The scene of a serious crash on Highway 33 in Kelowna that killed one and severely injured two others on June 20, 2018. (File)

The scene of a serious crash on Highway 33 in Kelowna that killed one and severely injured two others on June 20, 2018. (File)

Driver found guilty of causing death, injury in 2018 Kelowna crash

Travis Ryan Hennessy will face sentencing at a later date

Travis Ryan Hennessy was in the drivers’ seat when a car crashed into a concrete wall on Highway 33 in Kelowna, killing one person and injuring two others, a judge has determined.

Hennessy, a Prince George man, maintained throughout his trial that he was not driving on June 20, 2018, when the car he was in crashed, but on Monday (Jan. 25), a B.C. Provincial Court judge ruled that he was. He was convicted of two counts of dangerous driving causing injury and one count of dangerous driving causing death.

According to testimony throughout the trial, which took place over a number of days in December 2020, Hennessy was driving erratically in the Rutland area around 3 a.m., earning the attention of a nearby police officer. That officer, Const. Conrad Erbes told the court in December he saw a vehicle quickly turn onto Highway 33 from Hollywood Road North, possibly striking a median in the process, before continuing westbound at a high rate of speed– estimated to be more than 100 km/h.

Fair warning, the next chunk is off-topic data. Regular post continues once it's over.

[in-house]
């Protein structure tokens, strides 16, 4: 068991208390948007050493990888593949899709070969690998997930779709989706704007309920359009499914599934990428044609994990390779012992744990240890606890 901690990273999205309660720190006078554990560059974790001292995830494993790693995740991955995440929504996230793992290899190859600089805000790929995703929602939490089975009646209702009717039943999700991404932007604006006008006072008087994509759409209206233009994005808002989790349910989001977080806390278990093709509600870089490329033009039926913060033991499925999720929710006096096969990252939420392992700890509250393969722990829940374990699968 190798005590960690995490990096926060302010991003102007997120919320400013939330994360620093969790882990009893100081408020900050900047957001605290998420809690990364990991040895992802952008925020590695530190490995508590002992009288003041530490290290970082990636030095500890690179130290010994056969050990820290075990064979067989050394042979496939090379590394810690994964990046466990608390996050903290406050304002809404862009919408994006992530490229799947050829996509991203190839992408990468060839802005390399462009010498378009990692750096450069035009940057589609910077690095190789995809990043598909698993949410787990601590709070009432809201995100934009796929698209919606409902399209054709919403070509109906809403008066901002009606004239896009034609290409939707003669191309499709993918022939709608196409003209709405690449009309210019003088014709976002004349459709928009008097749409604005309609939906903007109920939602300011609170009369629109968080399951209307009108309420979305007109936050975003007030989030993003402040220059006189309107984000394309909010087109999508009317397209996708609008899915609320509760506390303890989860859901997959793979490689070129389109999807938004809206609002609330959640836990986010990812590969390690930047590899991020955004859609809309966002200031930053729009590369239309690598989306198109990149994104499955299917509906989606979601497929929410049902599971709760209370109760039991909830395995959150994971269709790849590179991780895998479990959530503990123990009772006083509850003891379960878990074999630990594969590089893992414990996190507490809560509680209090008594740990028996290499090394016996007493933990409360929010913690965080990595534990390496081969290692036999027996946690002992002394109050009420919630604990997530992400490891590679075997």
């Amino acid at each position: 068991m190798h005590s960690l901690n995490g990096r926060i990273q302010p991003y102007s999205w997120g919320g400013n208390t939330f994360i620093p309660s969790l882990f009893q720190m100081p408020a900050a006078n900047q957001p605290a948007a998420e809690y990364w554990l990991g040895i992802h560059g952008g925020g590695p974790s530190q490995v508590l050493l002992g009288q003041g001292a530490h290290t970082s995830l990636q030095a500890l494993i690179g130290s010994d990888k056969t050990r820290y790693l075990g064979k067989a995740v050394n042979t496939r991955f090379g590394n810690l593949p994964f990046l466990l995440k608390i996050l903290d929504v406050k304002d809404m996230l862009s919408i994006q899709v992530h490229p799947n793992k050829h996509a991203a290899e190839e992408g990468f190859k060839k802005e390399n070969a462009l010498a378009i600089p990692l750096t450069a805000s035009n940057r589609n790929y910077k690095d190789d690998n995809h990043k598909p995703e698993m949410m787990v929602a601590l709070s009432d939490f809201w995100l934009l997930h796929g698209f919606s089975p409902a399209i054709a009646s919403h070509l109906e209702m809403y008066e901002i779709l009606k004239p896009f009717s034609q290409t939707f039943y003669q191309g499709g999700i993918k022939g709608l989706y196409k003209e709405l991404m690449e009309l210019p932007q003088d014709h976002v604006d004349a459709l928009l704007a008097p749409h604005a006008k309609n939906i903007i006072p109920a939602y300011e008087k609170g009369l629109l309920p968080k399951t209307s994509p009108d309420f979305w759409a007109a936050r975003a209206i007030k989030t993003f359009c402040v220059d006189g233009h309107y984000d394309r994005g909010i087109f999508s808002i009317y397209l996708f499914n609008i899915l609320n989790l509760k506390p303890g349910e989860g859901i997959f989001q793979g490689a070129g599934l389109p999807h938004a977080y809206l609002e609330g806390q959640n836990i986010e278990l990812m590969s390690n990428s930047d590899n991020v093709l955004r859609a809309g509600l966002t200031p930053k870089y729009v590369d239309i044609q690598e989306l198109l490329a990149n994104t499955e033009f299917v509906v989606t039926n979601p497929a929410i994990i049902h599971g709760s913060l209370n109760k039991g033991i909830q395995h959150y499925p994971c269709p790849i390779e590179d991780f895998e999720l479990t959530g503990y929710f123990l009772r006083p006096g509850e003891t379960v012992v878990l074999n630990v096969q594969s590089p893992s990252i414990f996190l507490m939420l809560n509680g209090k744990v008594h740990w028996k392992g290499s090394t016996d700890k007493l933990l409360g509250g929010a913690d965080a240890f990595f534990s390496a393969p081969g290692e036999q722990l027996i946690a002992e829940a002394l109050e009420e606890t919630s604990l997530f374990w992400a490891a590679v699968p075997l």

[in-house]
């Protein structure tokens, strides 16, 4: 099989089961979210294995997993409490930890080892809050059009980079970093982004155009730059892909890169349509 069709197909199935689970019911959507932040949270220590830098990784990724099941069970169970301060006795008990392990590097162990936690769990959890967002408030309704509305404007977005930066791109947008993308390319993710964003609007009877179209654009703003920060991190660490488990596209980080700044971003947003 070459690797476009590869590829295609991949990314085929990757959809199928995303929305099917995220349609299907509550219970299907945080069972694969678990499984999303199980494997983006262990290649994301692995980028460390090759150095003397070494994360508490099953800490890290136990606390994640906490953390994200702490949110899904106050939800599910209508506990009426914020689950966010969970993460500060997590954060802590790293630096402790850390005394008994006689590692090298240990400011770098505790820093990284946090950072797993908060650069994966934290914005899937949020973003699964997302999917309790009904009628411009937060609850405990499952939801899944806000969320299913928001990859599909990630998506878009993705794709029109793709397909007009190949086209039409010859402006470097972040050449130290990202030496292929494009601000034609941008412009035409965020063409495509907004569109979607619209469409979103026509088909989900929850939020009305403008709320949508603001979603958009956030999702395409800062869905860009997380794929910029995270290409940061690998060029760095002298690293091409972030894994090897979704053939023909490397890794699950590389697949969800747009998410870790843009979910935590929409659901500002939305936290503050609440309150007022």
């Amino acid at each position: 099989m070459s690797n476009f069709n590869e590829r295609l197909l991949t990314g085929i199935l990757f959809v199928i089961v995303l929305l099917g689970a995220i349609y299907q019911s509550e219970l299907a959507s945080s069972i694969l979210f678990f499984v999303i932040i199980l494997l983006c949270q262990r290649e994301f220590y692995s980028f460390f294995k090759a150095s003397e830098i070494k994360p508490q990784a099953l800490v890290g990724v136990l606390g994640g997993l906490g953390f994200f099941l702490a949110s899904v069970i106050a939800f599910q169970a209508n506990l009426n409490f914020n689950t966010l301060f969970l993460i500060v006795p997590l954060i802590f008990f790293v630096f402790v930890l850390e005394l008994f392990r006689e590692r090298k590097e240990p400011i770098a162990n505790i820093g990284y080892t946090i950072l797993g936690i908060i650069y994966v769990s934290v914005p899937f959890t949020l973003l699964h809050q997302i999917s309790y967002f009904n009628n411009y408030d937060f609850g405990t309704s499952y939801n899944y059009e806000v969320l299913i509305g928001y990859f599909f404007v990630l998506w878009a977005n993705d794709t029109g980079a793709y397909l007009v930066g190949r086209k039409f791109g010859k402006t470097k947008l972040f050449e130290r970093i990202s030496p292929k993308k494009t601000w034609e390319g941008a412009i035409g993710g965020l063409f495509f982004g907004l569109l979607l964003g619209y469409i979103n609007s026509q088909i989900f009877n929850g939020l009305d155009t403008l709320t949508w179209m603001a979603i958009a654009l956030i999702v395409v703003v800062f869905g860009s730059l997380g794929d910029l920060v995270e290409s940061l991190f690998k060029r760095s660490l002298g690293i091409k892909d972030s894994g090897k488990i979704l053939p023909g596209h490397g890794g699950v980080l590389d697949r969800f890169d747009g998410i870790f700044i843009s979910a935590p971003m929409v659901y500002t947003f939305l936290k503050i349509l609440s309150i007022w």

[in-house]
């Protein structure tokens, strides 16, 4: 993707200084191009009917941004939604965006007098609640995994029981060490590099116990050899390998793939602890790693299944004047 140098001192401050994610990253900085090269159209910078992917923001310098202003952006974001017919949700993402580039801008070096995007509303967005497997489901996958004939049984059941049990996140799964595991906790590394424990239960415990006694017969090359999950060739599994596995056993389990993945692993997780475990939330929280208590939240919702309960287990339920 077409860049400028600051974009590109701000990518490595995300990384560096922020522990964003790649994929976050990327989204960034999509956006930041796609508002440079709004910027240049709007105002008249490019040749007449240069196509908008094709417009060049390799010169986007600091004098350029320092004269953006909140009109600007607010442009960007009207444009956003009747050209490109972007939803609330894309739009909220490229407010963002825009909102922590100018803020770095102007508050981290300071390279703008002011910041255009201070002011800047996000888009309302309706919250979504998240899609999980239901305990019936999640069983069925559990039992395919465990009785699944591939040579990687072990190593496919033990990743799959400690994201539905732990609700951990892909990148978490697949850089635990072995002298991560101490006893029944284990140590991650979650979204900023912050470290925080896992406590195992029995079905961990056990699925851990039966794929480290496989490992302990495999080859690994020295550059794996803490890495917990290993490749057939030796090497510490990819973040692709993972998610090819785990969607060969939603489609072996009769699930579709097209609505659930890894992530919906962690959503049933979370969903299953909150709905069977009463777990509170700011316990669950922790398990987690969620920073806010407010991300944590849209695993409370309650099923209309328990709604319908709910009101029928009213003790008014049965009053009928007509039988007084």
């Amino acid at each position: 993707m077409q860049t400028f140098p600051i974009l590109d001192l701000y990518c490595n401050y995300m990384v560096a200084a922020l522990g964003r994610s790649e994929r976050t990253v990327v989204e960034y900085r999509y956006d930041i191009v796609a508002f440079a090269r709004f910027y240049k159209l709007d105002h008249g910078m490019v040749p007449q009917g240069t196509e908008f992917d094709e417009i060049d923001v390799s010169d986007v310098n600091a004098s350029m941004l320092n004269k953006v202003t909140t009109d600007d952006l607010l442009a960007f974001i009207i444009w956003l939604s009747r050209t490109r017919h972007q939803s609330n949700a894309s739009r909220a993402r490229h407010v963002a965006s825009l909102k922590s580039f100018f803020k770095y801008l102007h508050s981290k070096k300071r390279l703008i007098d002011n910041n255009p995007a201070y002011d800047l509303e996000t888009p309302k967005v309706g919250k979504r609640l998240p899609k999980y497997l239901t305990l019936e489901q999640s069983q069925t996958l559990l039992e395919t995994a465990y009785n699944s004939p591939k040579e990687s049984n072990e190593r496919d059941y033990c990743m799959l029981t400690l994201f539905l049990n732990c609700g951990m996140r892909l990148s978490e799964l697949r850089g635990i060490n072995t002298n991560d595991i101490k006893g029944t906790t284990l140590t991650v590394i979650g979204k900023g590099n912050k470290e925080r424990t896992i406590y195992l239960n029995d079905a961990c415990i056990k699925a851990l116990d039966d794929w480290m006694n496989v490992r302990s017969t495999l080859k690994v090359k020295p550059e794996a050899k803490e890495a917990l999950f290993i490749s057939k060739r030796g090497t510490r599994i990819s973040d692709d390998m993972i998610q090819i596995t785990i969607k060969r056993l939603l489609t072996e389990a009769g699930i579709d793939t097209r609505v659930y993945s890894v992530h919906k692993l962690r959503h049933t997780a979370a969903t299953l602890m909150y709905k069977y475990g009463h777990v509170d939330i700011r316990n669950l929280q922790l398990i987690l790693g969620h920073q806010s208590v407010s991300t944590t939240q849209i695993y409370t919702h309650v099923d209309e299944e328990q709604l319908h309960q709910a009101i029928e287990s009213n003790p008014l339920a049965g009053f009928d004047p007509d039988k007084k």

Pursuing the car, Erbes said it soon began to lose control and after briefly disappearing from his vision, crashing into a concrete fence sending debris and the occupants of the vehicle flying across the road, causing a cloud of dust. All four occupants of the car were transported to hospital and one, Lenard Haines died the next day in hospital.

Several officers attended the scene and the road was closed for a number of hours that day.

READ MORE: Trial begins for driver accused of fatal 2018 Highway 33 crash in Kelowna

READ MORE: Recovering after high-velocity car crash in Kelowna

The judge said in weighing the evidence brought forward by Hennessy and that of other people to take the stand, she simply couldn’t believe his story. She cited Hennessy’s clear memory of events before and following the incident, but his apparent inability to recall events specific to the crash as an example of the incredibility of his testimony. Hennessy said that inconsistency was caused by a traumatic brain injury that he received in the crash and his frequent drug use.

Hennessy’s claims differed from those of one of his passengers, who the judge did deem a credible witness. That witness was adamant that Hennessy was driving at the time of the accident.

Forensic evidence also placed Hennessy in the drivers’ seat, as opposed to the back seat where he claimed to be; his blood was found on the drivers’ airbag.

“I have no doubt that Travis Hennesy was the driver … that he drove that vehicle dangerously and that as a result that Lenard Haines died and both Karla Mindel and Shane Haines suffered bodily harm,” said the judge in her decision.

Do you have something to add to this story, or something else we should report on? Email: michael.rodriguez@kelownacapnews.com


@michaelrdrguez
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